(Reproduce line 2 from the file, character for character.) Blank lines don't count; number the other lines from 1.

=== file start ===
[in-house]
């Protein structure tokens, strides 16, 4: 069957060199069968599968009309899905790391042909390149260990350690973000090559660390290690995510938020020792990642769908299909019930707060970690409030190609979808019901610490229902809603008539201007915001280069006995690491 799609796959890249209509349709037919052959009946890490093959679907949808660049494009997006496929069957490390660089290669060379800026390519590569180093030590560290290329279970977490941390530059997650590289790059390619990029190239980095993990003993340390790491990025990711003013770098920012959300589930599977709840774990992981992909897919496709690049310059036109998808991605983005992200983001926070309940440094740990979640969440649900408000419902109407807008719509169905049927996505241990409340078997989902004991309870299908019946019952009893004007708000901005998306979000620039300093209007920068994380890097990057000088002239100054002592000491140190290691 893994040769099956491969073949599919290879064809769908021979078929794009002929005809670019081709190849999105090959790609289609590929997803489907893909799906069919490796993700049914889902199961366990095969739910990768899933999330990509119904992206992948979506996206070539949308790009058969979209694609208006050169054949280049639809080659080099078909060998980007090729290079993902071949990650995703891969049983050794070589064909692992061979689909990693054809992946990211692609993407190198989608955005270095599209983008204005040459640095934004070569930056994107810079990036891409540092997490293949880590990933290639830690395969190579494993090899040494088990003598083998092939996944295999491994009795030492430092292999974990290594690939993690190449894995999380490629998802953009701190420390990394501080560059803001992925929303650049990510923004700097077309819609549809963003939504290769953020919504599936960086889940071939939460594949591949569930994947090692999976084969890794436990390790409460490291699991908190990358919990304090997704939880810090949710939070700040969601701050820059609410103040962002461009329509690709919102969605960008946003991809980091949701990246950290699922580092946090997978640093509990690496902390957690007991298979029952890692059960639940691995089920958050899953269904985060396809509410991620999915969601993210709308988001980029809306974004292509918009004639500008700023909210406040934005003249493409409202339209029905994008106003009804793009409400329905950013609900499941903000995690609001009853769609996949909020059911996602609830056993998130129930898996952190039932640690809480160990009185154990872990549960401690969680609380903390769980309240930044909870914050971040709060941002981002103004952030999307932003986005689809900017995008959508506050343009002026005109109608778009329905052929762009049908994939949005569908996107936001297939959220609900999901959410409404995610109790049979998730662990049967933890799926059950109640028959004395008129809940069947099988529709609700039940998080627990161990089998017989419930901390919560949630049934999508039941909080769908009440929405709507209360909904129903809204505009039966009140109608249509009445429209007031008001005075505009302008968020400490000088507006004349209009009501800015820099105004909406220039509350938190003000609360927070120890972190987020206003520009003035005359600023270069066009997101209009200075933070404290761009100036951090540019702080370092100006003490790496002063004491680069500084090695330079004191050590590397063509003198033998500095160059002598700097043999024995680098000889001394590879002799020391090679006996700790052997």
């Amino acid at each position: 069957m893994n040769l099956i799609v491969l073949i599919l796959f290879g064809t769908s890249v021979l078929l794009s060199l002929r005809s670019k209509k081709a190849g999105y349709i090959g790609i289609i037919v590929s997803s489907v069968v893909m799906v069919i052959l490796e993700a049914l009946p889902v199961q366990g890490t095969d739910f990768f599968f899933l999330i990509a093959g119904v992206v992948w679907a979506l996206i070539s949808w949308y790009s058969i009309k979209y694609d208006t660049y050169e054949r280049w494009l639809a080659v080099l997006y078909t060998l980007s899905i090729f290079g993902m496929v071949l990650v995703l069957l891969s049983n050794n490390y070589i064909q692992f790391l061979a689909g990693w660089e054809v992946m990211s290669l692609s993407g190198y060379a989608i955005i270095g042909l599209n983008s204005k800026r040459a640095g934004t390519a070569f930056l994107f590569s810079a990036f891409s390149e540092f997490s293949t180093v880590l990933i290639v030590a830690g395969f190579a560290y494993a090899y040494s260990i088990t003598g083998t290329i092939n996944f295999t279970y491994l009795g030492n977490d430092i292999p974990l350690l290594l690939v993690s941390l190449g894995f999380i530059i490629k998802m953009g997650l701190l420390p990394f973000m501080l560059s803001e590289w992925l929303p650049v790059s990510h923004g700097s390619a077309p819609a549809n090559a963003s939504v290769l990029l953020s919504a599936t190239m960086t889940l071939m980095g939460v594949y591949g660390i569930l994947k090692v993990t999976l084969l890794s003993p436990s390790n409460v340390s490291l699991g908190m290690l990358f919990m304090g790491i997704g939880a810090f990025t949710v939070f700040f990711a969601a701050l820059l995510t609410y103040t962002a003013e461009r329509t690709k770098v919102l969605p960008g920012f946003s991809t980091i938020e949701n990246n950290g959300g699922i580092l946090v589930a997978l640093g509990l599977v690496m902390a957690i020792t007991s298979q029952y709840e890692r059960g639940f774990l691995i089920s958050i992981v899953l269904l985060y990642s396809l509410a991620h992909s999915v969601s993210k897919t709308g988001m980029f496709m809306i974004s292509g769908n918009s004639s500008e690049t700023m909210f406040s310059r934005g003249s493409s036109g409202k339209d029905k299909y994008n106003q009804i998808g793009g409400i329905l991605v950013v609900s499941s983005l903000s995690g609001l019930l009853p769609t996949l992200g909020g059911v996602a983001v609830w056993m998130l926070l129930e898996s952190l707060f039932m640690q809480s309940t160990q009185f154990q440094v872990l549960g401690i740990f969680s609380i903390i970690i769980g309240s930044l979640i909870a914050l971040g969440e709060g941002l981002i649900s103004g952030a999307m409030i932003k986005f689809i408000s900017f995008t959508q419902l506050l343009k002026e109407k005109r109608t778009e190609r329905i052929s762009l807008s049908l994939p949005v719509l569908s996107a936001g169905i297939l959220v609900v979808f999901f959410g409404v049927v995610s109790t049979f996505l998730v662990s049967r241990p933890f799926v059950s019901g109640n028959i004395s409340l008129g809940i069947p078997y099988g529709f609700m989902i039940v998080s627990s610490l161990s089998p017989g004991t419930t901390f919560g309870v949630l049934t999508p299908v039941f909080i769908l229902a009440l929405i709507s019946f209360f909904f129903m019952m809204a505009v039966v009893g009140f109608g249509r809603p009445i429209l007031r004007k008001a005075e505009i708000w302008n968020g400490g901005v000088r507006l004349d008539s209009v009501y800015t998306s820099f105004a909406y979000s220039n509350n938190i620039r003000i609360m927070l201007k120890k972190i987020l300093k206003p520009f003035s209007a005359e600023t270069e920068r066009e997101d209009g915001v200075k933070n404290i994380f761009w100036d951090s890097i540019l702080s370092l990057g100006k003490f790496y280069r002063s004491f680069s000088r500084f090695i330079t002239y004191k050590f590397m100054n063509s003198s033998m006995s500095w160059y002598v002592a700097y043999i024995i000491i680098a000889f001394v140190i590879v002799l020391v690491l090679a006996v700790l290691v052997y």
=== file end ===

């Protein structure tokens, strides 16, 4: 069957060199069968599968009309899905790391042909390149260990350690973000090559660390290690995510938020020792990642769908299909019930707060970690409030190609979808019901610490229902809603008539201007915001280069006995690491 799609796959890249209509349709037919052959009946890490093959679907949808660049494009997006496929069957490390660089290669060379800026390519590569180093030590560290290329279970977490941390530059997650590289790059390619990029190239980095993990003993340390790491990025990711003013770098920012959300589930599977709840774990992981992909897919496709690049310059036109998808991605983005992200983001926070309940440094740990979640969440649900408000419902109407807008719509169905049927996505241990409340078997989902004991309870299908019946019952009893004007708000901005998306979000620039300093209007920068994380890097990057000088002239100054002592000491140190290691 893994040769099956491969073949599919290879064809769908021979078929794009002929005809670019081709190849999105090959790609289609590929997803489907893909799906069919490796993700049914889902199961366990095969739910990768899933999330990509119904992206992948979506996206070539949308790009058969979209694609208006050169054949280049639809080659080099078909060998980007090729290079993902071949990650995703891969049983050794070589064909692992061979689909990693054809992946990211692609993407190198989608955005270095599209983008204005040459640095934004070569930056994107810079990036891409540092997490293949880590990933290639830690395969190579494993090899040494088990003598083998092939996944295999491994009795030492430092292999974990290594690939993690190449894995999380490629998802953009701190420390990394501080560059803001992925929303650049990510923004700097077309819609549809963003939504290769953020919504599936960086889940071939939460594949591949569930994947090692999976084969890794436990390790409460490291699991908190990358919990304090997704939880810090949710939070700040969601701050820059609410103040962002461009329509690709919102969605960008946003991809980091949701990246950290699922580092946090997978640093509990690496902390957690007991298979029952890692059960639940691995089920958050899953269904985060396809509410991620999915969601993210709308988001980029809306974004292509918009004639500008700023909210406040934005003249493409409202339209029905994008106003009804793009409400329905950013609900499941903000995690609001009853769609996949909020059911996602609830056993998130129930898996952190039932640690809480160990009185154990872990549960401690969680609380903390769980309240930044909870914050971040709060941002981002103004952030999307932003986005689809900017995008959508506050343009002026005109109608778009329905052929762009049908994939949005569908996107936001297939959220609900999901959410409404995610109790049979998730662990049967933890799926059950109640028959004395008129809940069947099988529709609700039940998080627990161990089998017989419930901390919560949630049934999508039941909080769908009440929405709507209360909904129903809204505009039966009140109608249509009445429209007031008001005075505009302008968020400490000088507006004349209009009501800015820099105004909406220039509350938190003000609360927070120890972190987020206003520009003035005359600023270069066009997101209009200075933070404290761009100036951090540019702080370092100006003490790496002063004491680069500084090695330079004191050590590397063509003198033998500095160059002598700097043999024995680098000889001394590879002799020391090679006996700790052997």